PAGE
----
Even in a city noted for places freighted with the darker chapters of history, Plötzensee Prison is a distinctively grim spot on the Berlin map. The red and yellow brick mid-19th century facility, tucked away in the city’s western reaches near the now abandoned Tegel airport, gained infamy under the Nazis as one of the regime’s principal execution sites. Close to 3,000 people — mostly opponents of the Third Reich — were put to death there.
Perhaps surprisingly, Plötzensee still operates as a prison — albeit for juvenile offenders. Just outside one of its walls stand the remains of the former “execution block”, now part of a memorial for the victims of Nazism.
A few weeks ago this chilling history acquired a sombre current significance through Sviatlana Tsikhanouskaya, who brought to life the everyday acts that underpin the reality of resistance. The Belarusian opposition leader came to Plötzensee as the guest of honour for the annual official commemoration of the resistance to Nazism, held on July 20, the date of the failed bomb plot to assassinate Hitler.
Standing metres from the execution chamber, Tsikhanouskaya was quick to describe a link from one prison yard to another, from Plötzensee to Belarus. “Walking through the prison today, I felt so small. My heart began to beat faster. I thought that my husband, Sergei, must have felt something similar when he first entered the courtyard of Zhodino prison.”
Activist and opposition leader Sergei had wanted to run for president against Alexander Lukashenko — Europe’s “last dictator” (though that title may now be contested). Instead he was imprisoned, prompting Sviatlana to run in his place in elections in August 2020 (the anniversary is on Tuesday) that saw Lukashenko emerge triumphant but which were widely judged to be fraudulent. Tsikhanouskaya was forced into exile to Lithuania with her children. And so the 39-year-old language teacher who had been planning a return to work after years of raising children became an international symbol of opposition living under the threat of retaliation.
In Plötzensee she spoke calmly of life in Belarus — the fear, the brutality, the empowering successes and crushing defeats. “We hoped to get Belarusians out of prisons,” she said. “But instead our whole country became a prison” from which compatriots attempt to “flee through forests and swamps.” Russia’s invasion of Ukraine has brought added oppression: the 20-year-old student sentenced to six-and-a-half years for posting a message condemning the war; a 60-year-old woman detained for organising a party for Ukrainian refugee children.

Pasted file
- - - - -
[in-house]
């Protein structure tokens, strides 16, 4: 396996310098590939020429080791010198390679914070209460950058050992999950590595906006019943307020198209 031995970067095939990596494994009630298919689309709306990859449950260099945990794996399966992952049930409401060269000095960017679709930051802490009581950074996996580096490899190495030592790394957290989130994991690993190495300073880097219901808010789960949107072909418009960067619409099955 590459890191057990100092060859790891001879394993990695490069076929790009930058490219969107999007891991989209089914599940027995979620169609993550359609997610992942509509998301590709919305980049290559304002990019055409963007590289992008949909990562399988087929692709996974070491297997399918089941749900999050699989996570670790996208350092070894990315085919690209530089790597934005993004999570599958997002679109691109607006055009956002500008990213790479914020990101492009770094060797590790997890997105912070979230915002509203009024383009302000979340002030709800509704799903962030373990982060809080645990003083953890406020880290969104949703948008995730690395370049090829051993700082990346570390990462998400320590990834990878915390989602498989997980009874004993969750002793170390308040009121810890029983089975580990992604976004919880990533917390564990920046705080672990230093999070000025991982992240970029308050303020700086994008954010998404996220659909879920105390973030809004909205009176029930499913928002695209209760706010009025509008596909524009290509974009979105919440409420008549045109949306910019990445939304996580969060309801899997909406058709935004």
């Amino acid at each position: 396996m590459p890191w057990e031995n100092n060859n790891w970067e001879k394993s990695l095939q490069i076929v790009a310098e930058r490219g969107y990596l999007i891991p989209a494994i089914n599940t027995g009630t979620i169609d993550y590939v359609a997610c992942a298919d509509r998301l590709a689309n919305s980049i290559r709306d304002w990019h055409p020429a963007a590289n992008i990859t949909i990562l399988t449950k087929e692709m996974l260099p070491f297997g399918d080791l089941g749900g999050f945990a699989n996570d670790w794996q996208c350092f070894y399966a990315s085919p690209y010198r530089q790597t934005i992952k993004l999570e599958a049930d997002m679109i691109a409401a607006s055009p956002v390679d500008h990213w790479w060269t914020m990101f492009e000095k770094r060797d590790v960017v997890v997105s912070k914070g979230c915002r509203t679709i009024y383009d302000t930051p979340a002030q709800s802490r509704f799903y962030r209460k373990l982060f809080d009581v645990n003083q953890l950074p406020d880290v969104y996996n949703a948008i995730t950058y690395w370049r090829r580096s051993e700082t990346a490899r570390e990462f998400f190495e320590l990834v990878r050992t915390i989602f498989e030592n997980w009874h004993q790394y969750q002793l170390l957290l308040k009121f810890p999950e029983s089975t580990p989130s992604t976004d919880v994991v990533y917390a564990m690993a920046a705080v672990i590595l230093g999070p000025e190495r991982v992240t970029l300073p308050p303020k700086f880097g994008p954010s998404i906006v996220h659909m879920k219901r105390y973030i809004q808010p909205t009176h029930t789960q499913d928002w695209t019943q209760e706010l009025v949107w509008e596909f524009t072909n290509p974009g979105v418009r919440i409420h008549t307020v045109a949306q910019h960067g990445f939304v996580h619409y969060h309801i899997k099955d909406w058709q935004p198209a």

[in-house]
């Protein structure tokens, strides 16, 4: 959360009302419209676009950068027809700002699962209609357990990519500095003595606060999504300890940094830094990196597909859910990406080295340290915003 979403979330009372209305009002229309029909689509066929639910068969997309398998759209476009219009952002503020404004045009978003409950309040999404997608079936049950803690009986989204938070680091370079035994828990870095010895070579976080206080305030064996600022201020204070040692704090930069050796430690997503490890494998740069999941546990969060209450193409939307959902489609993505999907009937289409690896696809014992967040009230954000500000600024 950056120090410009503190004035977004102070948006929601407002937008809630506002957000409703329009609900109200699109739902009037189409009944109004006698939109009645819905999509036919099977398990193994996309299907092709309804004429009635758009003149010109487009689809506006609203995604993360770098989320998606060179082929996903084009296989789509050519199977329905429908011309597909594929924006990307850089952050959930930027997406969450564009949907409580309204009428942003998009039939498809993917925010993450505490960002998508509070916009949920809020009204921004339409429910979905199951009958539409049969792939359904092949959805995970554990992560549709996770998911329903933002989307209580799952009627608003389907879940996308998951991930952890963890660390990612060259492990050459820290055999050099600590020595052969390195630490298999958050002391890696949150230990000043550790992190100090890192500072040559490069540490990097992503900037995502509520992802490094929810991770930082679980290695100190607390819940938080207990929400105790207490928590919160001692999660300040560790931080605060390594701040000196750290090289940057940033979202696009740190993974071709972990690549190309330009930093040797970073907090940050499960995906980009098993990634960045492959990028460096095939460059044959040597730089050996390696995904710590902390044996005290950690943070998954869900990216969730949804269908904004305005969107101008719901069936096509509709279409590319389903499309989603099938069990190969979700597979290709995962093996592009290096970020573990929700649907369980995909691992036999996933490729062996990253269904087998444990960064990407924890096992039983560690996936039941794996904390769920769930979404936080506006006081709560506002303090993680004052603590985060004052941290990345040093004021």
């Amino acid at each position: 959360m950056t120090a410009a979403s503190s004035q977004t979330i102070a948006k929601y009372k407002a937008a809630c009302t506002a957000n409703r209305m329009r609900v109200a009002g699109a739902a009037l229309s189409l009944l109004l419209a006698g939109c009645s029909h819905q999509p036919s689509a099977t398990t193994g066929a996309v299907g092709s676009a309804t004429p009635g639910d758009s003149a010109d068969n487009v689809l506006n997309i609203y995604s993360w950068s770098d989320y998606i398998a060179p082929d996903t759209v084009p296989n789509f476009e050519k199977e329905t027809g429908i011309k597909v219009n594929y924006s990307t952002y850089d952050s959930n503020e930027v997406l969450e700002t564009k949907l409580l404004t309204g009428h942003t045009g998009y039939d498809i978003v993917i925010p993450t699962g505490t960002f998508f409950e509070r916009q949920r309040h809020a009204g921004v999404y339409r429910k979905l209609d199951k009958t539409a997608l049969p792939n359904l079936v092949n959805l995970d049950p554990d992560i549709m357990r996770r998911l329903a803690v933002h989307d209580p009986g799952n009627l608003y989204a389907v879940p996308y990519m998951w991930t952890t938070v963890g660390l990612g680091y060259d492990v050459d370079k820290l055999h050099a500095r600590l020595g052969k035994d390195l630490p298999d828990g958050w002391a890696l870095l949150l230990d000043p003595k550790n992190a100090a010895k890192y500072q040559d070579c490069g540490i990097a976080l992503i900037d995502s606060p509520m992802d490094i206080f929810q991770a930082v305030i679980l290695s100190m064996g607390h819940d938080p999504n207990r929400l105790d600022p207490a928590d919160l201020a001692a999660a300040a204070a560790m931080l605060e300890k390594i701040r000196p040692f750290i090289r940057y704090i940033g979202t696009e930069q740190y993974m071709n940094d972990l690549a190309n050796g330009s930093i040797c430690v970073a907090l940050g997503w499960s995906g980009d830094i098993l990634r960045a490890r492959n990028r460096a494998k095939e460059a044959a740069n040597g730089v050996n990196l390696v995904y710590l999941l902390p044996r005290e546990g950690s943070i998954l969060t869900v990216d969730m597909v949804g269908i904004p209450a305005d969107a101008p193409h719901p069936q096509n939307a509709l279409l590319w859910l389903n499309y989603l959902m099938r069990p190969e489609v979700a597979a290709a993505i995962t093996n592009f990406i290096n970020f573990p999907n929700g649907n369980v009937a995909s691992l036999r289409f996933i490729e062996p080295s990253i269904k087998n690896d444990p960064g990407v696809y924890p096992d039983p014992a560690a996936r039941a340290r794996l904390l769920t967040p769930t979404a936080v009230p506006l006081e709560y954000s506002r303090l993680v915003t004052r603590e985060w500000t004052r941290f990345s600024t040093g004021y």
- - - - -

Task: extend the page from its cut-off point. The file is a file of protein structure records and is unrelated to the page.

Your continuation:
Her presence and words certainly brought a different tone to the annual commemoration. The treatment, at home and abroad, of the German resistance has often been complicated. At times it was largely ignored; at others, the subject of questions as to how extensive, coherent and effective the resistance really was and whether, in the case of the bomb plot, it was a case of too little, too late undertaken by members of the aristocratic, military and bureaucratic elites, some of whom had previously supported the Nazi regime.
More recently, however, the emphasis has also been placed on the less buccaneering, more civilian acts of resistance — often carried out at immense personal cost by ordinary citizens with little access to the levers of power or weaponry.
While Tsikhanouskaya was also careful to refer to the “smaller, quieter acts of bravery” against oppression, then and now, her presence in Berlin offered both a complement and a counterpoint to the bigger discussions now raging in the German capital. Russia’s war on Ukraine has upended Germany’s security, foreign and energy policy. Politicians dither and bicker about the delivery of weapons systems or the legalistic formalities of extending the operation of nuclear power stations, self-regarding intellectuals and cultural types write anguished open letters calling for peace — and all the while there is a daily discussion about gas supplies and what to do when winter draws in and ordinary citizens start to feel the effects of war.
Tsikhanouskaya brought a reminder of what it is like to already live with those effects. Ukraine and Belarus are part of a wider phenomenon that western Europe has been all too happy to ignore. Dictatorships thrive when democracies don’t pay attention; dictators can’t be appeased or re-educated.
Changing that is a long haul, the product of “millions of small acts of courage”. This, as she pointedly told her audience in Berlin, can take many forms, from the chancellery to the living room — including paying higher gas bills.
Frederick Studemann is the FT’s literary editor
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